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Open AccessArticle
Peer-Review Record

How Measurements “Affect” the Importance of Social Influences on Household’s Photovoltaic Adoption—A German Case Study

Sustainability 2019, 11(19), 5175; https://doi.org/10.3390/su11195175
Reviewer 1: Anonymous
Reviewer 2: Anonymous
Reviewer 3: Anonymous
Sustainability 2019, 11(19), 5175; https://doi.org/10.3390/su11195175
Received: 6 August 2019 / Revised: 7 September 2019 / Accepted: 18 September 2019 / Published: 20 September 2019
(This article belongs to the Special Issue Psychology of Sustainability and Sustainable Development)

Round 1

Reviewer 1 Report

Very detailed and relevant work. 

Author Response

Thank you for your feedback.

A spell check will be conducted.

Reviewer 2 Report

The document contains some typos and requires a review of the language.

It is not very clear how the survey questions are composed and why the authors chose only PV for their analysis.

Authors can improve their analysis considering other "social product" in the survey.

Author Response

Thank you for your feedback.

In the new version of the manuscript the method section was extended. Now it is also pointed out more clearly why we could not investigate other energy-relevant investments that could be affected by social norms. The actual reason is there was no room for further question as the analyses was part of a much greater one referring to PV. The matter that further analyses of other social products might be most useful to validate our findings is also discussed in the conclusion section now. Here, we also discussed that other energy-relevant investments might be less affected by social influences - especially if they were less visible (e.g., retrofit measures).

We conducted another language check.

Reviewer 3 Report

Referee Report on “How Measurements “affect” the Importance of Social Influences on Household’s PV Adoption – A German Case Study”.

Manuscript number Sustainability _579057

 

This study uses questionnaires to explore the investment determinants on residential photovoltaic (PV) in Germany. The survey covered social influences in terms of injunctive and descriptive norm, and economic, ecological and autarky motives for the investment. Descriptive norms were more relevant for the investment decisions than injunctive norms, but both were considerably less important than all other three investment motives.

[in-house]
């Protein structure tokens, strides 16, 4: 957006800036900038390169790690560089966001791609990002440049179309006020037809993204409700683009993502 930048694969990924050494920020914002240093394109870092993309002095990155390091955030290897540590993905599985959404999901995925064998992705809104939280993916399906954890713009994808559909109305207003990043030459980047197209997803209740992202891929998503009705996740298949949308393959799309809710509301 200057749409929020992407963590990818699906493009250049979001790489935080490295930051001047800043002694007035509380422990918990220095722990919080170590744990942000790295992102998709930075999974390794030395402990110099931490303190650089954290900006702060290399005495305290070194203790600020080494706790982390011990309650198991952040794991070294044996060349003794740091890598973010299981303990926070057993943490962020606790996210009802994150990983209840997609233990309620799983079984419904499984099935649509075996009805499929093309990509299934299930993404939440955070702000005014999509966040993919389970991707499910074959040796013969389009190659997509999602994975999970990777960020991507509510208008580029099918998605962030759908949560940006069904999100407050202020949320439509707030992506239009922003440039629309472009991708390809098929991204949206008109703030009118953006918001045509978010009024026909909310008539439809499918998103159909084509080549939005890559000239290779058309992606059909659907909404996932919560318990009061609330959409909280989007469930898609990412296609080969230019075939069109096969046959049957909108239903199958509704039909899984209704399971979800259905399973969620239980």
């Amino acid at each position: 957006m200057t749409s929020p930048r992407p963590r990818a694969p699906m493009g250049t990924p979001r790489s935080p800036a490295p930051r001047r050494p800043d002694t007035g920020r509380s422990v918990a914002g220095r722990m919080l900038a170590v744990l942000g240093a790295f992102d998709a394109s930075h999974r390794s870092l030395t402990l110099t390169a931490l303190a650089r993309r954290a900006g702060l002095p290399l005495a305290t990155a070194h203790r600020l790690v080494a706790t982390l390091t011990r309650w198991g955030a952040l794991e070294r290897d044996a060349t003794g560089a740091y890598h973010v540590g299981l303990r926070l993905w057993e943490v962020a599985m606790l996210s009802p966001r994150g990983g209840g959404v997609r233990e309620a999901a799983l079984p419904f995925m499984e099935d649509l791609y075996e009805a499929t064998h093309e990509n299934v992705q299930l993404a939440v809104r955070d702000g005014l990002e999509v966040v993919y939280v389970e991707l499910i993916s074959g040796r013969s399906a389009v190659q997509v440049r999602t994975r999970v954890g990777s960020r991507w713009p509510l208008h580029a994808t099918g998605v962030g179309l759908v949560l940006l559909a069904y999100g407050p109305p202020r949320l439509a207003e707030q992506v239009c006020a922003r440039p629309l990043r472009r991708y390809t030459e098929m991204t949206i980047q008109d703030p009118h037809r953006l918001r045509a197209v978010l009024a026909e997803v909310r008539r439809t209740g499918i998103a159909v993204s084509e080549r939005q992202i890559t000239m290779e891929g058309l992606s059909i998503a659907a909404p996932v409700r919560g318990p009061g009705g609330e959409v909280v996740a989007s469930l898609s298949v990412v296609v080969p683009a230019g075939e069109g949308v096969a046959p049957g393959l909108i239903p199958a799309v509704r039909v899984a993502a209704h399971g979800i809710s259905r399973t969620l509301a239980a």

It is an interesting paper. The authors claim that the social impact of energy facility procurement is underestimated. However, I have the following specific concerns.

 

Major Concerns and Comments:

1. The authors mention some of the theories of consumer behavior research, such as: TPB, NAM, DOI, the Stage Model of Self-Regulated Behavioral Change and the Comprehensive Action Determination Model. But did not propose their own theoretical construction. For the injunctive norm, descriptive norm and three motives, how to influence the structure of consumer decision-making is unclear. It is suggested that the author can clearly describe the theoretical structure of the evidence using graphics and text.

 

2. In line 262, the authors claim that all correlations were statistically significant showing moderate to strong relationships (descriptive norm: r = .51; injunctive norm: r = .69; economic motives: r = .54; ecological motives: r = .75; autarky motives: r = .64). The authors do not explain the meaning of r. I think it represents the correlation coefficient. However, the correlation coefficient between the variables is not explained by the author. 

 

3. Comparing Tables 1 and 3, the mean of the descriptive norm is less than the three motives. Why is the descriptive norm significantly higher than the three motives by using the paired t-tests for the mean comparisons, I think the author should calculate again.

 

Final Evaluation:

For the above reasons, I believe that the current situation in this article is not suitable for publication in this journal.

Author Response

Thank you for your detailed feedback.

We mainly wanted to compare how different indicators of social influences affected energy-relevant investment decision - and how far there effects were similar to those of other investment motives. However, our analyses was not based on a certain model and we did not have a conceptual framework in mind. The introduction of different models was rather meant to point out that social scientist widely agree that social influences play some role for environmentally relevant actions. As we also stated in the beginning of section 2.3 most research we have is not concerned with energy-relevant investments but everyday behavior. Thus, it is hard to say whether the current models are actually valid for energy-relevant investments (be it in PV or other domains). Our research might help building such a model but - at least in the area of investments - we are still in an explorative phase. In our view, research on other factors (e.g., attitudes, norms) is necessary before such a framework could be build for energy-relevant investments. We now repeat and discuss the matter in more detail in the conclusion section.

We added the information that "r" is referring to Pearson's Correlational Coefficient.

We are afraid that the presentation of the mean differences in table 3 was unclear. The first motive in each block is the "basic" motive and the following motives (i.e. their means) were subtracted from it. We reworked table 3 to clarify.

Round 2

Reviewer 3 Report

The authors made some corrections to the first review, and the reviewer confirmed this. I suggest that this article can be published.

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